On Feb. 7, 1984, the Manned Manoeuvring Unit (MMU) was deployed. For the first time, this allowed an astronaut to work untethered. Using the MMU, Bruce McCandless became the first astronaut to fly free in space, moving 320 feet (98 meters) away from the shuttle.
In 2001, Susan Helms and James Voss set the record for the spacewalk with the longest duration, at eight hours and 56 minutes.
Mar. 6, 1969
Apollo 9 Command/Service Modules (CSM), nicknamed “Gumdrop,” and Lunar Module (LM), nicknamed “Spider,” are shown docked together as Command Module Pilot David R. Scott stands in the open hatch. Astronaut Russell L. Schweickart, Lunar Module pilot, took this photograph of Scott during his EVA as he stood on the porch outside the Lunar Module. Apollo 9 was an Earth orbital mission designed to test docking procedures between the CSM and LM, as well as test fly the Lunar Module in the relative safe confines of Earth orbit.
Feb. 12, 1984
Mission Specialist Bruce McCandless II, is seen further away from the confines and safety of his ship than any previous astronaut had ever been. This space first was made possible by the Manned Manuevering Unit or MMU, a nitrogen jet propelled backpack. After a series of test maneuvers inside and above Challenger’s payload bay, McCandless went “free-flying” to a distance of 320 feet away from the Orbiter.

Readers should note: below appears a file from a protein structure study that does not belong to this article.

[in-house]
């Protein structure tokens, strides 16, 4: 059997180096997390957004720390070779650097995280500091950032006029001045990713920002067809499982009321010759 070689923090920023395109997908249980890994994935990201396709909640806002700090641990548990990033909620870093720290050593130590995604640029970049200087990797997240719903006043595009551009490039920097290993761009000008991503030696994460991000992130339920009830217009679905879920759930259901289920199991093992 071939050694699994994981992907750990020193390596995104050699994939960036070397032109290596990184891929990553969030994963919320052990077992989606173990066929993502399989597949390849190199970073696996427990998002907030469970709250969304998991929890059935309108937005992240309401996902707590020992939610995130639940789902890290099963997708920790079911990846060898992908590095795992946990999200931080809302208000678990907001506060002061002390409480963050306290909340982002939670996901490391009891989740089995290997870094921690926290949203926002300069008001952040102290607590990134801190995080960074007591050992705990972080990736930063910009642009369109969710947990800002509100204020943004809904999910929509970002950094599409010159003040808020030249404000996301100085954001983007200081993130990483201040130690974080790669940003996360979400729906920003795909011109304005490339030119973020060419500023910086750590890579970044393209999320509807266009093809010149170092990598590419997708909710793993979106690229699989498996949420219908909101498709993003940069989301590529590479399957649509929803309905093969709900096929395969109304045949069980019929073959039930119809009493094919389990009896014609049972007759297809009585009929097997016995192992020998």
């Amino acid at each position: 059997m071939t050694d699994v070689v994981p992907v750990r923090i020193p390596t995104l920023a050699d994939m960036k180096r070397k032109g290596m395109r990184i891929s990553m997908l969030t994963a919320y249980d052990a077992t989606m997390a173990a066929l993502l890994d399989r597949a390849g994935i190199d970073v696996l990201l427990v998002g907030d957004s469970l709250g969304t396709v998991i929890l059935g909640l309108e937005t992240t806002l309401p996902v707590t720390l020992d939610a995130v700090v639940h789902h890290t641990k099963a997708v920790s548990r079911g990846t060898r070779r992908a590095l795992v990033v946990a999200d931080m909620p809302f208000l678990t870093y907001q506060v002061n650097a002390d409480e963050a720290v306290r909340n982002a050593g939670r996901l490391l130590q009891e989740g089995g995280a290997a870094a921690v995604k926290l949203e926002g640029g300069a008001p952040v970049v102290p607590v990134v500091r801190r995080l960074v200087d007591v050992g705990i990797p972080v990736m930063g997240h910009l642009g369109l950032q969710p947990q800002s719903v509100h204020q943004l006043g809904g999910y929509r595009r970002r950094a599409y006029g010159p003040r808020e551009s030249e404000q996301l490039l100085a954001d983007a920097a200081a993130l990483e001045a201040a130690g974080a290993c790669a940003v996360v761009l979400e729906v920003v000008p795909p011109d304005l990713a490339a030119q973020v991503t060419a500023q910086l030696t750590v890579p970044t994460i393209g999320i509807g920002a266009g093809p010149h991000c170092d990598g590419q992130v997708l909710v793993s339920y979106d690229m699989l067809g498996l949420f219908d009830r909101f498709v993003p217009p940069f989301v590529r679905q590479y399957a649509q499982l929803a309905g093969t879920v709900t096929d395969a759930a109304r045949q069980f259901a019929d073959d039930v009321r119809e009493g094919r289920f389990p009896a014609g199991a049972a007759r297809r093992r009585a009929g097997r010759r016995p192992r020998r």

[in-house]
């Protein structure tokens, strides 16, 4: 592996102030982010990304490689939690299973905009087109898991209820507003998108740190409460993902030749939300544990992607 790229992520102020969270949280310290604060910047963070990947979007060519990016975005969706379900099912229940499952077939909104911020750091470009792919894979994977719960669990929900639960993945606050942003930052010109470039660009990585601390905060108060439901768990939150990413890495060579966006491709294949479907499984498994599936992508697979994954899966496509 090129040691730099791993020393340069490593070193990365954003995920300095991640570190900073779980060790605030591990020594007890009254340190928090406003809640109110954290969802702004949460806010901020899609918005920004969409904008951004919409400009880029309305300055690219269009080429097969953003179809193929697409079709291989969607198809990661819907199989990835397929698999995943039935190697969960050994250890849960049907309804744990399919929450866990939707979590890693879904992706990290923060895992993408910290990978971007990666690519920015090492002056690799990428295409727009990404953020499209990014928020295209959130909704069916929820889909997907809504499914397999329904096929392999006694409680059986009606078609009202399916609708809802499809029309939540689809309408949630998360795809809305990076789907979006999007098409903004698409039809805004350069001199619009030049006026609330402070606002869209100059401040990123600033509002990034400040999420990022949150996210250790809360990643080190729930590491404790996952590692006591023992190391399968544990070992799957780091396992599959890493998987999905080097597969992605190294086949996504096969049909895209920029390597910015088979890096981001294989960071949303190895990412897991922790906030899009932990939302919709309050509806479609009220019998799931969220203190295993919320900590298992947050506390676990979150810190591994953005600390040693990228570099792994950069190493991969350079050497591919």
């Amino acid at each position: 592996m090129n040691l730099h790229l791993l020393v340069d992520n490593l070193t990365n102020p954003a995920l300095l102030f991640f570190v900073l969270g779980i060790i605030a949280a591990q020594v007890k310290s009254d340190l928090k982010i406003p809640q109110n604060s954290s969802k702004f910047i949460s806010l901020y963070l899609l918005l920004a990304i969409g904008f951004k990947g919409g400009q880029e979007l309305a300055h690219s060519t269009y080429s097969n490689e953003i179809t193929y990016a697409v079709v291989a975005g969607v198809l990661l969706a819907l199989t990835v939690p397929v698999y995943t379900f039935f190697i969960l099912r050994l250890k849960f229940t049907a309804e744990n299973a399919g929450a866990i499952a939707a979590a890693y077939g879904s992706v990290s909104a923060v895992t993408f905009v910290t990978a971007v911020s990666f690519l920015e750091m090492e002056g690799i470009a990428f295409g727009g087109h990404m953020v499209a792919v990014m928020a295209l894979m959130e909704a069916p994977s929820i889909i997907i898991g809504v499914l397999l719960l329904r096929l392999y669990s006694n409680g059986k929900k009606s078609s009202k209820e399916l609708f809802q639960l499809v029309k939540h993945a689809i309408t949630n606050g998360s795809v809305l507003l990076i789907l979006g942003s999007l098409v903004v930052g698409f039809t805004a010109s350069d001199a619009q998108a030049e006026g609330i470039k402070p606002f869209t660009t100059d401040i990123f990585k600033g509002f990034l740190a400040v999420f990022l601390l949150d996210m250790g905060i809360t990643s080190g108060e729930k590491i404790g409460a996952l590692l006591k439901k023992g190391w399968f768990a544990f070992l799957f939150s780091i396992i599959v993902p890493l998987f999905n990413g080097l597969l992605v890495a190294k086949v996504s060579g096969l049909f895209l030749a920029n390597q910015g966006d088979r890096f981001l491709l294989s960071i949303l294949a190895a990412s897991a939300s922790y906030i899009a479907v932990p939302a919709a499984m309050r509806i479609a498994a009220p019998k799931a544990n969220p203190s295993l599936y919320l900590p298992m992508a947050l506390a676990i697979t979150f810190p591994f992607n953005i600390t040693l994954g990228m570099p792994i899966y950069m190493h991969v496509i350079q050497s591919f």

Sept. 16, 1994
Astronauts Carl J. Meade and Mark C. Lee (red stripe on suit) test the Simplified Aid for EVA Rescue (SAFER) system some 130 nautical miles from Earth. The pair were actually performing an in-space rehearsal or demonstration of a contingency rescue using the never- before-flown hardware. Meade, who here wears the small backpack unit with its complementary chest-mounted control unit, and Lee, anchored to Discovery’s Remote Manipulator System (RMS) robot arm, took turns using the SAFER hardware during their shared space walk.
Sep. 16, 1995
The pale blue Earth serves as backdrop for astronaut Michael Gernhardt during his Extravehicular Activity (EVA). He is standing on a Manipulator Foot Restraint (MFR) attached to the Remote Manipulator System (RMS). He is positioned over the Payload Bay, and Endeavour’s forward section is reflected in his visor. A thermal cube is attached to the RMS and records temperatures during spacesuit evaluations. Unlike earlier spacewalking astronauts, Gernhardt was able to use an electronic cuff checklist, a prototype developed for the assembly of the International Space Station (ISS).
Nov. 14, 1984
Astronaut Dale A. Gardner, having just completed the major portion of his second extravehicular activity (EVA) period in three days, holds up a “For Sale” sign referring to the two satellites, Palapa B-2 and Westar 6, that they retrieved from orbit after their Payload Assist Modules (PAM) failed to fire. Astronaut Joseph P. Allen IV, who also participated in the two EVAs, is reflected in Gardner’s helmet visor. A portion of each of two recovered satellites is in the lower right corner, with Westar 6 nearer Discovery’s aft.
Russian cosmonaut conducting maintenance on the ISS